Turning particular screws on the engine - sparking a reaction in specific sites on the molecule - has been a time-consuming challenge for chemists, he said. Miller's group has devised a catalyst that makes it easier to spark a localized reaction - and thus promises to speed production of complex molecules used in the making of pharmaceuticals.
"In a sense, chemists are like mechanics - but standing in the next room, throwing a wrench over and hoping it lands on the right nut or bolt," Miller said.
"We're getting the wrench to land on the right nut or bolt, in some cases, with precision."
He and his group discovered a new and relatively simple catalyst, a "penta-peptide" of five amino acids, the building blocks of enzymes that spark chemical reactions. The innovation, cited in the Dec. 13 Nature, is seen aiding in the more efficient production of pharmaceutical drugs.
Miller has crafted a distinguished record since joining the Boston College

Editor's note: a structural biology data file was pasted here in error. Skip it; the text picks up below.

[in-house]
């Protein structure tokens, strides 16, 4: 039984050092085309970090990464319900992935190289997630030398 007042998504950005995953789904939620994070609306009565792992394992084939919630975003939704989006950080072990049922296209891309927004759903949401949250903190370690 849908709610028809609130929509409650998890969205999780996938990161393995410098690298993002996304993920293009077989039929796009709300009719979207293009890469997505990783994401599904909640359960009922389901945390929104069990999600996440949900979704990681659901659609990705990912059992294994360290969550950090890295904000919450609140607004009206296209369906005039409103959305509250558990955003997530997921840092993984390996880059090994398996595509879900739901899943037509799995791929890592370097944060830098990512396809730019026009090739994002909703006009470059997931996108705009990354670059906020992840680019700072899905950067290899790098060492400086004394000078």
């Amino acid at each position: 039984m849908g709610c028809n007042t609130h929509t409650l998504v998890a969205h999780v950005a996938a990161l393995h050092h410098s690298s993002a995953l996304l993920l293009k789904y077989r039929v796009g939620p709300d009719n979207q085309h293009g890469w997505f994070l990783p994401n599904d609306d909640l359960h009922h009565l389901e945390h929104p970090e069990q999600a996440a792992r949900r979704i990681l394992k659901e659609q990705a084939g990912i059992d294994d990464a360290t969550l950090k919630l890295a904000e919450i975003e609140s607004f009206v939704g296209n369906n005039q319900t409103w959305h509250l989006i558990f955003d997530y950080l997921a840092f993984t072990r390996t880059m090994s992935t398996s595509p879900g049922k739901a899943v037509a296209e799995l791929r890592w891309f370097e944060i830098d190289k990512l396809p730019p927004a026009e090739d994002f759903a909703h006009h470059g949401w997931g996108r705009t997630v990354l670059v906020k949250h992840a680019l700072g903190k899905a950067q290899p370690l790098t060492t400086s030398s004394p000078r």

faculty five years ago, winning a Sloan Fellowship and several awards recognizing
excellence by young chemists in research and teaching.
He hopes research done in his lab may lead one day to the cheaper and more widespread manufacture of drugs to treat a range of human illnesses, from AIDS to the common cold.
"Life-saving drugs are very expensive to discover and produce," he said. "We rarely see cases of expensive drugs applied in the Third World, because the cost of drugs is too high."
His field can help speed discovery of new drugs while cutting their cost to manufacture and distribute, said Miller.
"One of the exciting aspects of pharmaceutical research is you have the opportunity to impact a broad spectrum of human health," he said.
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